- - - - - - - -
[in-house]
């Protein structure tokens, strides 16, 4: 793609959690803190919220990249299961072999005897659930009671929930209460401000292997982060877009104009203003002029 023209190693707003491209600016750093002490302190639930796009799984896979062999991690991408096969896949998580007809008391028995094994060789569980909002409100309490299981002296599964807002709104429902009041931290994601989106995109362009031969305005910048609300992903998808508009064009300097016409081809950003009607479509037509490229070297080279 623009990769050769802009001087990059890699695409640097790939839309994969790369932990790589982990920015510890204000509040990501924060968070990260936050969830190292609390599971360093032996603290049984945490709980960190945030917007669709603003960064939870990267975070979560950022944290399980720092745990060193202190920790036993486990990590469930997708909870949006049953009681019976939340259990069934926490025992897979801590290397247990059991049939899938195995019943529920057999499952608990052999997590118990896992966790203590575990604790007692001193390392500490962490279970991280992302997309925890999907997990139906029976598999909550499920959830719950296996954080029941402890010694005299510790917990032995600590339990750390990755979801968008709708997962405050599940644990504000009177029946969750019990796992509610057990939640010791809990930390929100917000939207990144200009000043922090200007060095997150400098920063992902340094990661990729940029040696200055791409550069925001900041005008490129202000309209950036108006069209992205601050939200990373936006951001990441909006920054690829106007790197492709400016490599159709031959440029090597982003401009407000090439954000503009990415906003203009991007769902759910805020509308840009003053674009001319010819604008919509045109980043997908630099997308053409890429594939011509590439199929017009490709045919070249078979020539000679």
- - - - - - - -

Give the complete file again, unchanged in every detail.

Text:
[in-house]
């Protein structure tokens, strides 16, 4: 793609959690803190919220990249299961072999005897659930009671929930209460401000292997982060877009104009203003002029 023209190693707003491209600016750093002490302190639930796009799984896979062999991690991408096969896949998580007809008391028995094994060789569980909002409100309490299981002296599964807002709104429902009041931290994601989106995109362009031969305005910048609300992903998808508009064009300097016409081809950003009607479509037509490229070297080279 623009990769050769802009001087990059890699695409640097790939839309994969790369932990790589982990920015510890204000509040990501924060968070990260936050969830190292609390599971360093032996603290049984945490709980960190945030917007669709603003960064939870990267975070979560950022944290399980720092745990060193202190920790036993486990990590469930997708909870949006049953009681019976939340259990069934926490025992897979801590290397247990059991049939899938195995019943529920057999499952608990052999997590118990896992966790203590575990604790007692001193390392500490962490279970991280992302997309925890999907997990139906029976598999909550499920959830719950296996954080029941402890010694005299510790917990032995600590339990750390990755979801968008709708997962405050599940644990504000009177029946969750019990796992509610057990939640010791809990930390929100917000939207990144200009000043922090200007060095997150400098920063992902340094990661990729940029040696200055791409550069925001900041005008490129202000309209950036108006069209992205601050939200990373936006951001990441909006920054690829106007790197492709400016490599159709031959440029090597982003401009407000090439954000503009990415906003203009991007769902759910805020509308840009003053674009001319010819604008919509045109980043997908630099997308053409890429594939011509590439199929017009490709045919070249078979020539000679």